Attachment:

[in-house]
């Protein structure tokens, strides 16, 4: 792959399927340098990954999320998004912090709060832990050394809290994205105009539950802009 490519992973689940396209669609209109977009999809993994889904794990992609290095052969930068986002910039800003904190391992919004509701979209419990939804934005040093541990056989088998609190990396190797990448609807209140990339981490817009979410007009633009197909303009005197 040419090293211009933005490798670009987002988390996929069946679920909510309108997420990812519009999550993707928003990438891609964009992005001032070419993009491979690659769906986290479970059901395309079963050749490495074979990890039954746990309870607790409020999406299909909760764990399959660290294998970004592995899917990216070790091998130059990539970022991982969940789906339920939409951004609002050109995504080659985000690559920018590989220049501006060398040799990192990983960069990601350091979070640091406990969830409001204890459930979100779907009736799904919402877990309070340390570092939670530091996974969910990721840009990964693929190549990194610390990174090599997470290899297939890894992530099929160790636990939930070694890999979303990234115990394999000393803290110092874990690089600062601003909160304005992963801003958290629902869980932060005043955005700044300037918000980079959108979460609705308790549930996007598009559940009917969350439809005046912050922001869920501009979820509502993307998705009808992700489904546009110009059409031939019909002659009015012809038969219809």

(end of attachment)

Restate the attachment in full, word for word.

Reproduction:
[in-house]
């Protein structure tokens, strides 16, 4: 792959399927340098990954999320998004912090709060832990050394809290994205105009539950802009 490519992973689940396209669609209109977009999809993994889904794990992609290095052969930068986002910039800003904190391992919004509701979209419990939804934005040093541990056989088998609190990396190797990448609807209140990339981490817009979410007009633009197909303009005197 040419090293211009933005490798670009987002988390996929069946679920909510309108997420990812519009999550993707928003990438891609964009992005001032070419993009491979690659769906986290479970059901395309079963050749490495074979990890039954746990309870607790409020999406299909909760764990399959660290294998970004592995899917990216070790091998130059990539970022991982969940789906339920939409951004609002050109995504080659985000690559920018590989220049501006060398040799990192990983960069990601350091979070640091406990969830409001204890459930979100779907009736799904919402877990309070340390570092939670530091996974969910990721840009990964693929190549990194610390990174090599997470290899297939890894992530099929160790636990939930070694890999979303990234115990394999000393803290110092874990690089600062601003909160304005992963801003958290629902869980932060005043955005700044300037918000980079959108979460609705308790549930996007598009559940009917969350439809005046912050922001869920501009979820509502993307998705009808992700489904546009110009059409031939019909002659009015012809038969219809």